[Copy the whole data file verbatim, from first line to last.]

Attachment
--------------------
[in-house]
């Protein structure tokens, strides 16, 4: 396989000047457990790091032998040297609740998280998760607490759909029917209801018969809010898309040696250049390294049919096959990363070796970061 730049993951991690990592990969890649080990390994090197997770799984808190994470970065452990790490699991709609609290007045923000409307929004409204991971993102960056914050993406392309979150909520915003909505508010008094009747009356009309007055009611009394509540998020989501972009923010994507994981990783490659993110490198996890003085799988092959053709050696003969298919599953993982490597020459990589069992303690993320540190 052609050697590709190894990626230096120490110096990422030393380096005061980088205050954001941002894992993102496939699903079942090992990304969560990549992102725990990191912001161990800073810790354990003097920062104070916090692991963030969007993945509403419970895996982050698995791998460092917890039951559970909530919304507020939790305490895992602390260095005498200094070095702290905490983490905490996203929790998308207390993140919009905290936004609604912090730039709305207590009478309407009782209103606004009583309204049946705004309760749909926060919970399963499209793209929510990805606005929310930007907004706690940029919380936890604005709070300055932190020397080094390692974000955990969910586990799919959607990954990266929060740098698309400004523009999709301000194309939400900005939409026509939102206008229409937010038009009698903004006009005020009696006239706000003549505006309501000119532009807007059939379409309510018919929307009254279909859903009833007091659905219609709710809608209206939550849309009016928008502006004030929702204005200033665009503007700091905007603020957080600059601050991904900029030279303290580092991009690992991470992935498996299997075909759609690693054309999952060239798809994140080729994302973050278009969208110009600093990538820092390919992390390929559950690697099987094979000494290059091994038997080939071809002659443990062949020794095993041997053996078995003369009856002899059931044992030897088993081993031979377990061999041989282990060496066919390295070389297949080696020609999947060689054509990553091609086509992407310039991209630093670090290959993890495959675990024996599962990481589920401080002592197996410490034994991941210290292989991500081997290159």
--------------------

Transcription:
[in-house]
């Protein structure tokens, strides 16, 4: 396989000047457990790091032998040297609740998280998760607490759909029917209801018969809010898309040696250049390294049919096959990363070796970061 730049993951991690990592990969890649080990390994090197997770799984808190994470970065452990790490699991709609609290007045923000409307929004409204991971993102960056914050993406392309979150909520915003909505508010008094009747009356009309007055009611009394509540998020989501972009923010994507994981990783490659993110490198996890003085799988092959053709050696003969298919599953993982490597020459990589069992303690993320540190 052609050697590709190894990626230096120490110096990422030393380096005061980088205050954001941002894992993102496939699903079942090992990304969560990549992102725990990191912001161990800073810790354990003097920062104070916090692991963030969007993945509403419970895996982050698995791998460092917890039951559970909530919304507020939790305490895992602390260095005498200094070095702290905490983490905490996203929790998308207390993140919009905290936004609604912090730039709305207590009478309407009782209103606004009583309204049946705004309760749909926060919970399963499209793209929510990805606005929310930007907004706690940029919380936890604005709070300055932190020397080094390692974000955990969910586990799919959607990954990266929060740098698309400004523009999709301000194309939400900005939409026509939102206008229409937010038009009698903004006009005020009696006239706000003549505006309501000119532009807007059939379409309510018919929307009254279909859903009833007091659905219609709710809608209206939550849309009016928008502006004030929702204005200033665009503007700091905007603020957080600059601050991904900029030279303290580092991009690992991470992935498996299997075909759609690693054309999952060239798809994140080729994302973050278009969208110009600093990538820092390919992390390929559950690697099987094979000494290059091994038997080939071809002659443990062949020794095993041997053996078995003369009856002899059931044992030897088993081993031979377990061999041989282990060496066919390295070389297949080696020609999947060689054509990553091609086509992407310039991209630093670090290959993890495959675990024996599962990481589920401080002592197996410490034994991941210290292989991500081997290159």